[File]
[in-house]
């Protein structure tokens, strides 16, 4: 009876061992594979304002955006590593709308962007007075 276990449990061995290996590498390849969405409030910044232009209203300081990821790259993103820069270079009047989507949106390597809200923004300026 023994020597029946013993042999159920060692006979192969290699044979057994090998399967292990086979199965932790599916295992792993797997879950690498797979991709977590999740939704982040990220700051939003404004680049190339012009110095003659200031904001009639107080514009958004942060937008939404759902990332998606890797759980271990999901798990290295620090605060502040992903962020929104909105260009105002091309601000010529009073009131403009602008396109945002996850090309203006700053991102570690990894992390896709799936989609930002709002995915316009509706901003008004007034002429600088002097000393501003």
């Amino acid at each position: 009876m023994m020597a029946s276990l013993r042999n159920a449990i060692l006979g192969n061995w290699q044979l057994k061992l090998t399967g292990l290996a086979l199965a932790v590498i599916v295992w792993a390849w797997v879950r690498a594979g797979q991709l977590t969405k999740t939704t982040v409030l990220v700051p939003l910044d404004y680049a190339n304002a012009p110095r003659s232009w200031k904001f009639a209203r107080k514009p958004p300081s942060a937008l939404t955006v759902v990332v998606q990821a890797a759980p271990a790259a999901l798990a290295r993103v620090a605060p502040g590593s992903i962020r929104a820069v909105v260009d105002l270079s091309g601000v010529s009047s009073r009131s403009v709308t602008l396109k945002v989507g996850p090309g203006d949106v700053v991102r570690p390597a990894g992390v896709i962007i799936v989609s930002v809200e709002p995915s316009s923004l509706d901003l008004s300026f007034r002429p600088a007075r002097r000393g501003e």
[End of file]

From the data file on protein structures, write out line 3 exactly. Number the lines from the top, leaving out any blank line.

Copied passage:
């Amino acid at each position: 009876m023994m020597a029946s276990l013993r042999n159920a449990i060692l006979g192969n061995w290699q044979l057994k061992l090998t399967g292990l290996a086979l199965a932790v590498i599916v295992w792993a390849w797997v879950r690498a594979g797979q991709l977590t969405k999740t939704t982040v409030l990220v700051p939003l910044d404004y680049a190339n304002a012009p110095r003659s232009w200031k904001f009639a209203r107080k514009p958004p300081s942060a937008l939404t955006v759902v990332v998606q990821a890797a759980p271990a790259a999901l798990a290295r993103v620090a605060p502040g590593s992903i962020r929104a820069v909105v260009d105002l270079s091309g601000v010529s009047s009073r009131s403009v709308t602008l396109k945002v989507g996850p090309g203006d949106v700053v991102r570690p390597a990894g992390v896709i962007i799936v989609s930002v809200e709002p995915s316009s923004l509706d901003l008004s300026f007034r002429p600088a007075r002097r000393g501003e």